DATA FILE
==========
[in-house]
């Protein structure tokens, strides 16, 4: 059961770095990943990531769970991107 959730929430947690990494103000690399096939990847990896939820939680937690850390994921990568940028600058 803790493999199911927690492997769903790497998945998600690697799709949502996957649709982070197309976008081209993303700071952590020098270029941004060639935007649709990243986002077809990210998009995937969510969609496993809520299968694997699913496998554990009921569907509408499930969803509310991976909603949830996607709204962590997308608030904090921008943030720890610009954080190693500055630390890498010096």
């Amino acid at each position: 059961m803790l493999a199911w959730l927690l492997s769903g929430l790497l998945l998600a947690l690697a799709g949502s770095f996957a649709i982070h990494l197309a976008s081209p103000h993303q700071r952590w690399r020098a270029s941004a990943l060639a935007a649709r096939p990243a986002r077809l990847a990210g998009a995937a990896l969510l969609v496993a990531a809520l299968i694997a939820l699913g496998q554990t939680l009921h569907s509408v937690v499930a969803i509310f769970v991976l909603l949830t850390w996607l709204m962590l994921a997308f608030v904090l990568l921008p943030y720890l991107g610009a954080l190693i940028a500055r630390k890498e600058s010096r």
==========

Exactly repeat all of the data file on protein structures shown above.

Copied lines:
[in-house]
């Protein structure tokens, strides 16, 4: 059961770095990943990531769970991107 959730929430947690990494103000690399096939990847990896939820939680937690850390994921990568940028600058 803790493999199911927690492997769903790497998945998600690697799709949502996957649709982070197309976008081209993303700071952590020098270029941004060639935007649709990243986002077809990210998009995937969510969609496993809520299968694997699913496998554990009921569907509408499930969803509310991976909603949830996607709204962590997308608030904090921008943030720890610009954080190693500055630390890498010096």
């Amino acid at each position: 059961m803790l493999a199911w959730l927690l492997s769903g929430l790497l998945l998600a947690l690697a799709g949502s770095f996957a649709i982070h990494l197309a976008s081209p103000h993303q700071r952590w690399r020098a270029s941004a990943l060639a935007a649709r096939p990243a986002r077809l990847a990210g998009a995937a990896l969510l969609v496993a990531a809520l299968i694997a939820l699913g496998q554990t939680l009921h569907s509408v937690v499930a969803i509310f769970v991976l909603l949830t850390w996607l709204m962590l994921a997308f608030v904090l990568l921008p943030y720890l991107g610009a954080l190693i940028a500055r630390k890498e600058s010096r």